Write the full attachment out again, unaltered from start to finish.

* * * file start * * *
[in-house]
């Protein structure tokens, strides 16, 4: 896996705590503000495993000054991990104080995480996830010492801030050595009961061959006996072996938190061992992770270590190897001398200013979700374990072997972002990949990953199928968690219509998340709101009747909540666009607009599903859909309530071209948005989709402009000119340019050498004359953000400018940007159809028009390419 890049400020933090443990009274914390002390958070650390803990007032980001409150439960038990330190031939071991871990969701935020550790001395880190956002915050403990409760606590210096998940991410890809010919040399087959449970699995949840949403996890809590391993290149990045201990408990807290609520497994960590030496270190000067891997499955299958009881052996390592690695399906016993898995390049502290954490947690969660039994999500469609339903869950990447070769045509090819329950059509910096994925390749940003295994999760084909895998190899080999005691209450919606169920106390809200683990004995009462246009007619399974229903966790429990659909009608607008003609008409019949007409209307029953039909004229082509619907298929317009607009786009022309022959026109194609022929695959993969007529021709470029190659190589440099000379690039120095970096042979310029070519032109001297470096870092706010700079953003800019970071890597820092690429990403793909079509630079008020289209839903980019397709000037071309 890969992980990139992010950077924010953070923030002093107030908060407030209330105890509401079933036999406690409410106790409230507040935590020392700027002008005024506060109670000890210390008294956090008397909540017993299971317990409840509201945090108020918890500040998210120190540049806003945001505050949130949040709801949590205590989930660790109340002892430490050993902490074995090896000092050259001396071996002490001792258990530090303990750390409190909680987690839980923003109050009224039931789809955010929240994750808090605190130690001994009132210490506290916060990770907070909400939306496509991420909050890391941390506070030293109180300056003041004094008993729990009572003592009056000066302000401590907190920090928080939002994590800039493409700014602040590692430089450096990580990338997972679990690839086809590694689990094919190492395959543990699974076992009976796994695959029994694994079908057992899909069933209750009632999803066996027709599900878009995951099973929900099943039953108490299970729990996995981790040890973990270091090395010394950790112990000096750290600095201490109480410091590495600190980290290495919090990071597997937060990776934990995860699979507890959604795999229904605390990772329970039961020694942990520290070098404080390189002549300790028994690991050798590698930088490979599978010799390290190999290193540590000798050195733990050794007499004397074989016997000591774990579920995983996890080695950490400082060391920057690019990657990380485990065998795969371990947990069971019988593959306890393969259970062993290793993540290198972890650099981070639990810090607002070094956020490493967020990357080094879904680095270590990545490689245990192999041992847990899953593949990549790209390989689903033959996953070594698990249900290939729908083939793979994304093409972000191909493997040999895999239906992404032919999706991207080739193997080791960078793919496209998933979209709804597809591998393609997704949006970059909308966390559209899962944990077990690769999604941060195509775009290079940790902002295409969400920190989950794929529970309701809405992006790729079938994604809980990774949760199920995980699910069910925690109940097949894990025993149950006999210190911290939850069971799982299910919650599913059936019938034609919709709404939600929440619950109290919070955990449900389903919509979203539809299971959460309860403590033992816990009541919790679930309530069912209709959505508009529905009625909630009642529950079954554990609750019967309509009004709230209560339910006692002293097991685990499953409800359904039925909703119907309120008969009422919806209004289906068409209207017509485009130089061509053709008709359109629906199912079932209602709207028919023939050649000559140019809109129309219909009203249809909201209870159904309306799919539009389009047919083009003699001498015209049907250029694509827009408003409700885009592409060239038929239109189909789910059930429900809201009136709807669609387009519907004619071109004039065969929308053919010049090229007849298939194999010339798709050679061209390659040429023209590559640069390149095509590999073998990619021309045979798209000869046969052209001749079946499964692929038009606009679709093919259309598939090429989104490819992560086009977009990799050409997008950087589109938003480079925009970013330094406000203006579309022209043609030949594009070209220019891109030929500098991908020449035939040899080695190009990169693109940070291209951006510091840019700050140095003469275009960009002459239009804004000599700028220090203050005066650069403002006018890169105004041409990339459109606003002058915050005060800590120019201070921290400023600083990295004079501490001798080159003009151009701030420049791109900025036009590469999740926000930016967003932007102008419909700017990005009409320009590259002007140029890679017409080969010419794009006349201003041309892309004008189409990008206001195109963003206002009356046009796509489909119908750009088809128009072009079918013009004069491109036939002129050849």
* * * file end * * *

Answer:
[in-house]
């Protein structure tokens, strides 16, 4: 896996705590503000495993000054991990104080995480996830010492801030050595009961061959006996072996938190061992992770270590190897001398200013979700374990072997972002990949990953199928968690219509998340709101009747909540666009607009599903859909309530071209948005989709402009000119340019050498004359953000400018940007159809028009390419 890049400020933090443990009274914390002390958070650390803990007032980001409150439960038990330190031939071991871990969701935020550790001395880190956002915050403990409760606590210096998940991410890809010919040399087959449970699995949840949403996890809590391993290149990045201990408990807290609520497994960590030496270190000067891997499955299958009881052996390592690695399906016993898995390049502290954490947690969660039994999500469609339903869950990447070769045509090819329950059509910096994925390749940003295994999760084909895998190899080999005691209450919606169920106390809200683990004995009462246009007619399974229903966790429990659909009608607008003609008409019949007409209307029953039909004229082509619907298929317009607009786009022309022959026109194609022929695959993969007529021709470029190659190589440099000379690039120095970096042979310029070519032109001297470096870092706010700079953003800019970071890597820092690429990403793909079509630079008020289209839903980019397709000037071309 890969992980990139992010950077924010953070923030002093107030908060407030209330105890509401079933036999406690409410106790409230507040935590020392700027002008005024506060109670000890210390008294956090008397909540017993299971317990409840509201945090108020918890500040998210120190540049806003945001505050949130949040709801949590205590989930660790109340002892430490050993902490074995090896000092050259001396071996002490001792258990530090303990750390409190909680987690839980923003109050009224039931789809955010929240994750808090605190130690001994009132210490506290916060990770907070909400939306496509991420909050890391941390506070030293109180300056003041004094008993729990009572003592009056000066302000401590907190920090928080939002994590800039493409700014602040590692430089450096990580990338997972679990690839086809590694689990094919190492395959543990699974076992009976796994695959029994694994079908057992899909069933209750009632999803066996027709599900878009995951099973929900099943039953108490299970729990996995981790040890973990270091090395010394950790112990000096750290600095201490109480410091590495600190980290290495919090990071597997937060990776934990995860699979507890959604795999229904605390990772329970039961020694942990520290070098404080390189002549300790028994690991050798590698930088490979599978010799390290190999290193540590000798050195733990050794007499004397074989016997000591774990579920995983996890080695950490400082060391920057690019990657990380485990065998795969371990947990069971019988593959306890393969259970062993290793993540290198972890650099981070639990810090607002070094956020490493967020990357080094879904680095270590990545490689245990192999041992847990899953593949990549790209390989689903033959996953070594698990249900290939729908083939793979994304093409972000191909493997040999895999239906992404032919999706991207080739193997080791960078793919496209998933979209709804597809591998393609997704949006970059909308966390559209899962944990077990690769999604941060195509775009290079940790902002295409969400920190989950794929529970309701809405992006790729079938994604809980990774949760199920995980699910069910925690109940097949894990025993149950006999210190911290939850069971799982299910919650599913059936019938034609919709709404939600929440619950109290919070955990449900389903919509979203539809299971959460309860403590033992816990009541919790679930309530069912209709959505508009529905009625909630009642529950079954554990609750019967309509009004709230209560339910006692002293097991685990499953409800359904039925909703119907309120008969009422919806209004289906068409209207017509485009130089061509053709008709359109629906199912079932209602709207028919023939050649000559140019809109129309219909009203249809909201209870159904309306799919539009389009047919083009003699001498015209049907250029694509827009408003409700885009592409060239038929239109189909789910059930429900809201009136709807669609387009519907004619071109004039065969929308053919010049090229007849298939194999010339798709050679061209390659040429023209590559640069390149095509590999073998990619021309045979798209000869046969052209001749079946499964692929038009606009679709093919259309598939090429989104490819992560086009977009990799050409997008950087589109938003480079925009970013330094406000203006579309022209043609030949594009070209220019891109030929500098991908020449035939040899080695190009990169693109940070291209951006510091840019700050140095003469275009960009002459239009804004000599700028220090203050005066650069403002006018890169105004041409990339459109606003002058915050005060800590120019201070921290400023600083990295004079501490001798080159003009151009701030420049791109900025036009590469999740926000930016967003932007102008419909700017990005009409320009590259002007140029890679017409080969010419794009006349201003041309892309004008189409990008206001195109963003206002009356046009796509489909119908750009088809128009072009079918013009004069491109036939002129050849």